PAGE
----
Colson powers Notre Dame past Duke men's basketball in 95-91 thriller

Colson's 31 points helped the Fighting Irish spoil Luke Kennard's career-high 30-point outing

<p>Guard Demetrius Jackson scored 24 points and committed just two turnovers to help the Notre Dame offense pile up 95 points in Saturday's game.&nbsp;</p>

Guard Demetrius Jackson scored 24 points and committed just two turnovers to help the Notre Dame offense pile up 95 points in Saturday's game. 

Bonzie Colson was already a name Duke would like to forget, after his stellar effort helped send the Blue Devils home in last year’s ACC tournament.

After his performance Saturday, that’s going to be nearly impossible.

Colson’s go-ahead basket and ensuing free throw with 36 seconds left proved vital as Notre Dame knocked off No. 9 Duke 95-91 Saturday afternoon in a thrilling offensive shootout at Cameron Indoor Stadium. Colson finished with a career-high 31 points and 11 rebounds—eight of which came on the offensive end—and teamed with Fighting Irish guards Steve Vasturia and Demetrius Jackson to score 77 points.

The loss—the Blue Devils’ second straight defeat in ACC play—overshadowed a monster day from freshman Luke Kennard, who scored a career-high 30 points on 15 shots after being inserted into the starting lineup for just the second time this year.

“[Colson] gets pretty fired up when he does play [Duke]. Bonzie is a big game guy. He loves a big game,” Notre Dame head coach Mike Brey said. “I thought he helped his teammates get confident. Bonzie is such a warrior and that’s why I wanted to start him in the second half...We started posting him a bunch and then they had a guard on him or Ingram on him a couple times. He’s made the three a little bit in practice. Today was off the charts.”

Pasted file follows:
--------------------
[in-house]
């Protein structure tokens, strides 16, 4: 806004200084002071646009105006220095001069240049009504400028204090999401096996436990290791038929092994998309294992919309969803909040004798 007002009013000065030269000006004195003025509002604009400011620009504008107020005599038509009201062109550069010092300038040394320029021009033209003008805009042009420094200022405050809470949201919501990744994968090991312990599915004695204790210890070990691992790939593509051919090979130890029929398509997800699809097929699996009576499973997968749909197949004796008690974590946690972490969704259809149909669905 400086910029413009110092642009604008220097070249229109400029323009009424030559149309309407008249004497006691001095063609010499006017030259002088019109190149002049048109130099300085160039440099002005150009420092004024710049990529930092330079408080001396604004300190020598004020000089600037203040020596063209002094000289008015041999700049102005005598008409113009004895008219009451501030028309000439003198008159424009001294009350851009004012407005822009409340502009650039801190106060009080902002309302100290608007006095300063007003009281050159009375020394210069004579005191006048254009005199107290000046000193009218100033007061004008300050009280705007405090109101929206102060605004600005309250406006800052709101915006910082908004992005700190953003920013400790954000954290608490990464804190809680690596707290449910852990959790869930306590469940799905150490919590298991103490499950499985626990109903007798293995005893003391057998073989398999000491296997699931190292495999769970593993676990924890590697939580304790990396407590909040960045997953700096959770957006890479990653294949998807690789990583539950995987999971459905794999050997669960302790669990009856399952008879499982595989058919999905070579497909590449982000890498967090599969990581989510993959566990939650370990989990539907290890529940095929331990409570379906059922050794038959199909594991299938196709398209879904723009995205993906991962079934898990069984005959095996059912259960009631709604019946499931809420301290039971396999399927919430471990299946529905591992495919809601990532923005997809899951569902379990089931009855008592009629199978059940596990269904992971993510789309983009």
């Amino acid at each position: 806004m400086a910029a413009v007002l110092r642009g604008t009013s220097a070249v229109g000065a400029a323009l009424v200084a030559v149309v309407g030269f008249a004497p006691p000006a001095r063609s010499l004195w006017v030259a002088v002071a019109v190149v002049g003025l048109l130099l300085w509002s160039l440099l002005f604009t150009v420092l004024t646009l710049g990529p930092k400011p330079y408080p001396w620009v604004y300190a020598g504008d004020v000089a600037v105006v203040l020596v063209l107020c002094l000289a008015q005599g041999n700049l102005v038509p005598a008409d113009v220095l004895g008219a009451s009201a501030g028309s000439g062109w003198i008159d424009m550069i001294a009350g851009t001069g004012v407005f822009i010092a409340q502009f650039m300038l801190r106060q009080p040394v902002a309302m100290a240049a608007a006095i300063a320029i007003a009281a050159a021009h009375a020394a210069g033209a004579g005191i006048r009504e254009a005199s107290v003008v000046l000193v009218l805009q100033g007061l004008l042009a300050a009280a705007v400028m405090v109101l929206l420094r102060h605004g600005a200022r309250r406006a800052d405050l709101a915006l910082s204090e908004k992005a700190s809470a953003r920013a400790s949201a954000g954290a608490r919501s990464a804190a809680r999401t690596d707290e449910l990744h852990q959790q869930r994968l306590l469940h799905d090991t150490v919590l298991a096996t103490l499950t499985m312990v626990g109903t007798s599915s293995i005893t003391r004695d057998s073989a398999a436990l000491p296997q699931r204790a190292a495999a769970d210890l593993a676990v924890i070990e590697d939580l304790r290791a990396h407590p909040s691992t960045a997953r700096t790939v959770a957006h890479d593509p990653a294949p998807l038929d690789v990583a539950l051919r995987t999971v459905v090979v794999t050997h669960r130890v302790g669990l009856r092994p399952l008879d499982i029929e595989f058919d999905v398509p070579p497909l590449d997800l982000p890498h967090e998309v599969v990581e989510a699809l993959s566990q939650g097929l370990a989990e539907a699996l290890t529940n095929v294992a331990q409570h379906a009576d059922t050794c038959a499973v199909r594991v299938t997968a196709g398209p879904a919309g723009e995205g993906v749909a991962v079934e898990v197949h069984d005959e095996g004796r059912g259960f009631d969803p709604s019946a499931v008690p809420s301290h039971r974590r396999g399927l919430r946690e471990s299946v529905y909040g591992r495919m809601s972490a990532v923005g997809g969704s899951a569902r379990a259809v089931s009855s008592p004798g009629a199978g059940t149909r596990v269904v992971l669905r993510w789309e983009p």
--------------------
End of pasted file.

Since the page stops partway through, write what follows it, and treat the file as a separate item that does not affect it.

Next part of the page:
Duke (14-4, 3-2 in the ACC) led for all but one possession of the first half, but an 11-3 Notre Dame run coming out of halftime quickly changed that. The Blue Devils tied the game on multiple occasions on 3-pointers by Kennard and Matt Jones, but did not take an outright lead until less than two minutes remained.

Every time it seemed Duke was poised to seize the lead, the Fighting Irish (12-5, 3-2) were right there with a bucket to stave them off. Notre Dame connected on 7-of-16 3-point attempts—including a few just before the shot clock expired—and seemed unfazed by Duke’s defense or the raucous road environment at Cameron.

Sophomore Grayson Allen knocked down an open corner trey to cut the Fighting Irish lead to 86-85 with 2:04 remaining. Then the Notre Dame offense showed its first sign of vulnerability, with Jackson dribbling the ball off teammate Zach Auguste's foot to give the Blue Devils the ball with a chance to take the lead.

Allen took advantage, faking his way inside and converting on a short jumper. But the lead was short-lived, as Jackson answered with a pull-up jumper to put Notre Dame back on top 88-87 with one minute left.

On the ensuing Duke possession, Allen drew a foul driving to the hoop and calmly swished both free throws to swing a one-point lead back to Duke. But a classic pick-and-roll feed from Jackson to Colson resulted in an easy bucket for Notre Dame, and Kennard fouled Colson on the way up. The sophomore's free throw gave the Fighting Irish a 91-89 lead with 36 seconds left.

“At the end of the day, we have to gut it up and get a stop,” Jones said. “We were up one with under a minute left, that’s the type of play we need to make.”